Master’s Degree in Artificial Intelligence Now Within Reach of Low-income Students

The accelerated five-year bachelor’s degree in science and master’s degree in AI program is designed to adapt curricular and co-curricular support to enable students to complete their degrees in AI, autonomous systems or machine learning, which are critically important to advance America’s global competitiveness and national security. With this grant, FAU will recruit and train talented and diverse students who are economically disadvantaged and provide them with a unique opportunity to pursue graduate education in a burgeoning field.

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Making space weather forecasts faster and better

To improve the ability to forecast space weather, a multidisciplinary team of researchers, including Professor Boris Kramer at the University of California San Diego, received $3.1 million from the National Science Foundation. The researchers, led by Professor Richard Linares at the Massachusetts Institute of Technology, will also work on speeding up the forecasting abilities that are currently available.

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Lead Lab Selected for Next-Generation Cosmic Microwave Background Experiment

The largest collaborative undertaking yet to explore the relic light emitted by the infant universe has taken a step forward with the U.S. DOE’s selection of Berkeley Lab to lead the partnership of national labs, universities, and other institutions that are joined in the effort to carry out the DOE roles and responsibilities.

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New NSF Physics Frontier Center Will Focus on Neutron Star Modeling in ‘Gravitational Wave Era’

A new Physics Frontier Center at UC Berkeley, supported by the National Science Foundation, expands the reach and depth of existing capabilities on campus and at neighboring Berkeley Lab in modeling one of the most violent events in the universe: the merger of neutron stars and its explosive aftermath.

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FAU’s ‘Fantastic Four’ Researchers Receive Prestigious NSF CAREER Awards

Four FAU researchers have received the coveted NSF Early Career (CAREER) award for research to develop a low-cost, disposable point-of-care platform to detect current and emerging infectious diseases; for a cognitive screening tool for the early detection of Alzheimer’s disease using wearables and a smartphone; for mathematical tools and new ways of coding to enhance cybersecurity; and to better understand how marine animals tune, or dynamically adjust their movements using their skin and skeletons.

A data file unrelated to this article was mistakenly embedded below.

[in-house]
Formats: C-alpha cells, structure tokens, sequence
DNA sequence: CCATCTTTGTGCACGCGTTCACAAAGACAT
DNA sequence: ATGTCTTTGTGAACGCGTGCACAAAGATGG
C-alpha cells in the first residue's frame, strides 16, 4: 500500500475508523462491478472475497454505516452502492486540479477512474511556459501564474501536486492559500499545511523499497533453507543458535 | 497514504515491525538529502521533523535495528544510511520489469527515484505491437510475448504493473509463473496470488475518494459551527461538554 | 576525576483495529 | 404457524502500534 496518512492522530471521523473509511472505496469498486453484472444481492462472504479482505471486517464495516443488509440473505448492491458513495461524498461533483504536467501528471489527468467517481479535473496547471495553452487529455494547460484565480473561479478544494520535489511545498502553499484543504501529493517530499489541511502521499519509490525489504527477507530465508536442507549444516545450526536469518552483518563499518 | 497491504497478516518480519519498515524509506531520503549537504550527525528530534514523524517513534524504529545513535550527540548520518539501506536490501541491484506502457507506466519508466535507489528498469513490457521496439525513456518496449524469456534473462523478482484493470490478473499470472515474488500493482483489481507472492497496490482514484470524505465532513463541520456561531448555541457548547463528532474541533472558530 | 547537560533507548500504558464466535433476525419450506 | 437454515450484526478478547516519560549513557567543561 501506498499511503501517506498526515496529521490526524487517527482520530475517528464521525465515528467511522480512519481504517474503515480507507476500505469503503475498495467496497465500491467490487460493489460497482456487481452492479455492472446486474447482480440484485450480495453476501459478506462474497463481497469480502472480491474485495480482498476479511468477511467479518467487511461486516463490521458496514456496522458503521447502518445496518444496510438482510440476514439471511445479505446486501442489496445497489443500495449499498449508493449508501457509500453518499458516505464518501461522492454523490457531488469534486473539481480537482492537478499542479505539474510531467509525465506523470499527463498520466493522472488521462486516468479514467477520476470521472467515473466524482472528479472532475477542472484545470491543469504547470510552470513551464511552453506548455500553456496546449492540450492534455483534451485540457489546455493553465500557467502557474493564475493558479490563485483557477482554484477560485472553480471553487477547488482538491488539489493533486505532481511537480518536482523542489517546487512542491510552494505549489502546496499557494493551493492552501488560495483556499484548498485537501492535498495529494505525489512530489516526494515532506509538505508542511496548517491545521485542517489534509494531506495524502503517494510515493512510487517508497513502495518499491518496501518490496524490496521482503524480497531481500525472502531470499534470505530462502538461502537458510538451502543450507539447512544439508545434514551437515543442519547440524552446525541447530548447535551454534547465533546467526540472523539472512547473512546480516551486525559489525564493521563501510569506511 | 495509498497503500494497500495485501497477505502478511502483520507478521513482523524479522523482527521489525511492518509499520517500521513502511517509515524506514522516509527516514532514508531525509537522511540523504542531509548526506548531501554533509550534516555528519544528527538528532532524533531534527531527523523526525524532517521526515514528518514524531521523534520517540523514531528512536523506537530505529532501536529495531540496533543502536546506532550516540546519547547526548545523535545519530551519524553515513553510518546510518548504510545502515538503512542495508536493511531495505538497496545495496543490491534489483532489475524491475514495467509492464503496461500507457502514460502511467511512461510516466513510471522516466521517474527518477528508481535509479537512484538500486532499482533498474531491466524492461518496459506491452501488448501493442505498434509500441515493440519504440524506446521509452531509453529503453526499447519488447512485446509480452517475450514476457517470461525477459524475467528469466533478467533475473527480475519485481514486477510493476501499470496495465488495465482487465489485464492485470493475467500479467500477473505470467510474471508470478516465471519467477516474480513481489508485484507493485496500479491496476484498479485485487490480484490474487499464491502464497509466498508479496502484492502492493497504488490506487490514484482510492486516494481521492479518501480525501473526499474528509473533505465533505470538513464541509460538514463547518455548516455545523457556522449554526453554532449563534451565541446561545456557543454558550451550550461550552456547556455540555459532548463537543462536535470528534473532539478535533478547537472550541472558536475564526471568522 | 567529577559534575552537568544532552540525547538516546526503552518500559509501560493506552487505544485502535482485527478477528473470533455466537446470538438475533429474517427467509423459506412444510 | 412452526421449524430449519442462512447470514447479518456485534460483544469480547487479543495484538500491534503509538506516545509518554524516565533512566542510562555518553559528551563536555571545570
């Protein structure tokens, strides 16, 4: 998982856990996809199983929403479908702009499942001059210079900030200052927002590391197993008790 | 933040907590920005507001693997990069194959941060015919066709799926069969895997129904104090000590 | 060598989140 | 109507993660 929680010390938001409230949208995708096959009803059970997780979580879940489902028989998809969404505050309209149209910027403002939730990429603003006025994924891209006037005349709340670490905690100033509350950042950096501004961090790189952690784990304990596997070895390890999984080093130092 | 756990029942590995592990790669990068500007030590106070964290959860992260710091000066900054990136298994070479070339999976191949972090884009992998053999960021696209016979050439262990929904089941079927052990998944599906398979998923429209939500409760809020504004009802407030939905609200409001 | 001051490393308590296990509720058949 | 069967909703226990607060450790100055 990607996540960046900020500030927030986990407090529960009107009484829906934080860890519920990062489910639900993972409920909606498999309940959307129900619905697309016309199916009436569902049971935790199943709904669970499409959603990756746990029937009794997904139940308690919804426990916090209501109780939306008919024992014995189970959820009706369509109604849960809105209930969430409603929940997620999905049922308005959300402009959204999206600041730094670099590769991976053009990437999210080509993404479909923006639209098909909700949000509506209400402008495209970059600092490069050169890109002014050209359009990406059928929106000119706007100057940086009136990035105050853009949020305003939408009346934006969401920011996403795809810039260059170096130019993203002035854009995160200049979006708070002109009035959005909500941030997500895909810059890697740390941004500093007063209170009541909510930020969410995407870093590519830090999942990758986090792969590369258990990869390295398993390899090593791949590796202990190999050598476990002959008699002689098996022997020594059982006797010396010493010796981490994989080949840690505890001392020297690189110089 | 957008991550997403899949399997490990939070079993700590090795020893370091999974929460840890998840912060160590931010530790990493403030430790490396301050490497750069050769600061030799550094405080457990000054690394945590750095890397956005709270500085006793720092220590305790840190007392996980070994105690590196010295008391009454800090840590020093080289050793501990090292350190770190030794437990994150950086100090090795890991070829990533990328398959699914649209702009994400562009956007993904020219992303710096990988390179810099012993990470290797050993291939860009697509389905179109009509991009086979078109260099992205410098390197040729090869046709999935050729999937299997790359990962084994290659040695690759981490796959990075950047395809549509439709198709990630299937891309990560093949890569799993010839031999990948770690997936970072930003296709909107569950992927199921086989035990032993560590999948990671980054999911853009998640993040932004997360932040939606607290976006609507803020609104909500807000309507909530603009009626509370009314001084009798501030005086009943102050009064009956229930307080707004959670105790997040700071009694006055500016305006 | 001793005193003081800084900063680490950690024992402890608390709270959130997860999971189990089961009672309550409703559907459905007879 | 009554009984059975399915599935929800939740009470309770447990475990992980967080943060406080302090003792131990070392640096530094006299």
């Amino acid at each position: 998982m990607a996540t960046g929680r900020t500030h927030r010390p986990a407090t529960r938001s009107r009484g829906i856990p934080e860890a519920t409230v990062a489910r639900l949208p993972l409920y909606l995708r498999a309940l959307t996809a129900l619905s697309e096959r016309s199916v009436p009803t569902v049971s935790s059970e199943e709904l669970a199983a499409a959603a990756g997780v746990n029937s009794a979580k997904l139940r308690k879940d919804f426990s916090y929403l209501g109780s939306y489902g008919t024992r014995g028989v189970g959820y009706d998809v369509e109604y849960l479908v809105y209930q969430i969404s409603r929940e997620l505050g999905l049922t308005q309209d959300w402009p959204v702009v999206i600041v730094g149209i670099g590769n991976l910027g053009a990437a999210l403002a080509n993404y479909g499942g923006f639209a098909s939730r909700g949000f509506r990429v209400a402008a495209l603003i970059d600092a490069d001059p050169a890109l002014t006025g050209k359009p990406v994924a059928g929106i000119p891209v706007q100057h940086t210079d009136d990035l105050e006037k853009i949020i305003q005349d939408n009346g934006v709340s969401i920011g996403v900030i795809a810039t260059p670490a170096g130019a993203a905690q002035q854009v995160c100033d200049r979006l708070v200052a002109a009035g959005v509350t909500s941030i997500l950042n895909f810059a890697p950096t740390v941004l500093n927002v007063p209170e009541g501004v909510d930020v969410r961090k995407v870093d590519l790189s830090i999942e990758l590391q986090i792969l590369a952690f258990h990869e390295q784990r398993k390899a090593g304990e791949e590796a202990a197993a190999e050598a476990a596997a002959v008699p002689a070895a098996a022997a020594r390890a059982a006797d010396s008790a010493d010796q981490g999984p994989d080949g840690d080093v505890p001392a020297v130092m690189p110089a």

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Novel Measurement and Forecasting Systems Make ‘Weathering the Storm’ More Precise

In the last several decades, more than half of the deaths associated with tropical cyclones in the U.S. were due to inland flooding. Unfortunately, current forecasting capabilities are limited. Researchers are developing a warning system for more accurate and timely detection and forecasting of inland and coastal floods, under a variety of precipitation regimes. The technology will enable local and state governments to more effectively plan and respond to tropical storms.

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Big Data Analytics Enables Scientists to Model COVID-19 Spread

Researchers will use big data analytics techniques to develop computational models to predict the spread of COVID-19. They will utilize forward simulation from a given patient and the propagation of the infection into the community; and backward simulation tracing a number of verified infections to a possible patient “zero.” The project also will provide quick and automatic contact tracing and leverages the researchers’ prior experience in modeling Ebola spread.

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Biomedical engineers to test ultraviolet light’s ability to kill coronavirus

The idea of UV sterilization is not a new one, but little or no scientific data about its potency against COVID-19 have been collected, until now. Thanks to a one-year, $182,728 grant from the National Science Foundation, researchers at Binghamton University, State University of New York are beginning to test UV’s effectiveness.

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Toward a low-cost, low-power wearable sensor for temperature and respiration

Engineers at the University of California San Diego are developing low-cost, low-power wearable sensors that can measure temperature and respiration–key vital signs used to monitor COVID-19. The devices would transmit data wirelessly to a smartphone, and could be used to monitor patients for viral infections that affect temperature and respiration in real time. The research team plans to develop a device and a manufacturing process in just 12 months.

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Research takes aim at social tool for fighting COVID-19

The social distancing of COVID-19 might have its own long-term effects; a Bowling Green State University team of sociologists — Drs. Peggy Giordano, Monica Longmore and Wendy Manning — received a National Science Foundation grant to conduct research on social distancing and what factors might influence individuals’ levels of compliance.

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